SA doesn’t have the same problems as Ireland and Greece. Unlike Ireland, its banking system is in good shape.
unlike Greece, it started off the recession with debt at low levels.
The country also has a tax base that is in much better shape than
Still, this doesn’t mean that warning lights shouldn’t
be flashing for SA. Where the focus should lie is on interest
expenditure, which is set to rise by an average annual rate of 16.7%
between 2010/11 to 2013/14.
This means that average real growth
in government non-interest spending over the next three years has to be
contained to 2.7%. This is a far cry from the levels of around 8% seen
in the boom years.
It’s clear that government has very little
room to maneouvre because of the high cost of servicing state debt built
up during the recession.
From that it’s obvious that there’s
very little scope for meaningful reductions in personal income taxes. In
fact, when the National Health Insurance (NHI) is factored in, personal
income taxes will rise.
The NHI hasn’t yet been budgeted for,
so the picture painted in the budget will change drastically from 2012,
when the NHI is supposed to start.
In the short term, don’t
expect personal income tax to do more than compensate for fiscal drag,
if that. SA has a deficit to cut, and if Gordhan is going to stick to
the targets he set in his mini-budget, as expected, he has little room
The people are hungry:it is because those in authority eat up too much in taxes. Lao Tzu
So it is hopeless?
It is ridiculous to implement NHI if 32% of the people are out of work. Essentially the taxpayer will give free health care to 32% of the people. That is an extra tax burden on the economy, not to mention the Gauteng toll gates which will just increase the cost of doing business in Gauteng. All this is money that should have been spent to create jobs - it will now take away money and jobs from the private sector and increase taxes. The more you tax the people, the less money there is to start up businesses and the less money there is to spend at businesses. Less jobs each year means more tax is needed. And the cycle continues. A short-fall in taxes leading to more tax increases. The key is to use tax money efficiently. To produce something. Now we will give away free health care to unemployed people. They will be healthy and still unemployed. Cut business taxes to spur growth. Stimulate businesses and production, not expensive consumption. And medical aid is about as expensive as consumption as you can stimulate. Stimulate jobs not taxes.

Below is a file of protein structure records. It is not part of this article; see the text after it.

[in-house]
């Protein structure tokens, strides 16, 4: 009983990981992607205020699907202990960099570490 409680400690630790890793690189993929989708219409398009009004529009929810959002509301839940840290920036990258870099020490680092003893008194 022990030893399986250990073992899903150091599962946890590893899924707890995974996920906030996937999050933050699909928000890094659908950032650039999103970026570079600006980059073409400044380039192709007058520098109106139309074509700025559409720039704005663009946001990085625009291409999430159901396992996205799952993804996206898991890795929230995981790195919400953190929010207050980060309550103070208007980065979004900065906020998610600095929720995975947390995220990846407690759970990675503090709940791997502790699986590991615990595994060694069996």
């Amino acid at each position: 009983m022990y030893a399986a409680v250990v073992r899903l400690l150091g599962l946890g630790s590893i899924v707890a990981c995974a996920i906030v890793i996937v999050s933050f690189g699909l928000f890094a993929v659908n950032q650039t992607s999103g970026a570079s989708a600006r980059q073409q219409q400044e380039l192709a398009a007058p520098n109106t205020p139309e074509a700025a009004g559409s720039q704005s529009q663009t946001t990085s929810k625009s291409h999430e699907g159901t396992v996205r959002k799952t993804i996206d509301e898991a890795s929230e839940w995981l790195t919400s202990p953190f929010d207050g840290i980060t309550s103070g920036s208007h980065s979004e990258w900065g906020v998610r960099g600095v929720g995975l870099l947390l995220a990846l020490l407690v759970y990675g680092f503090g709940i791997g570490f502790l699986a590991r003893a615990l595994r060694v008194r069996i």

Greta, how about informing everyone that the central bank is a privately owned corporation with a monopoly on the issuing of money not the government. That SARS is also the privately owned debt collection agency. Maybe you could also inform them of how all "money" comes into existence from loans. Loans with collateral and interest. You could inform then their income tax goes to paying the interest on these loans. Something that wouldn't exist if government issued the money.
Greta, If money is issued by private banks not the SA government and Government bonds are backed by the labour of the South Africa people, then isn't the bond market nothing but the buying and selling of people? A modern day slave labour market.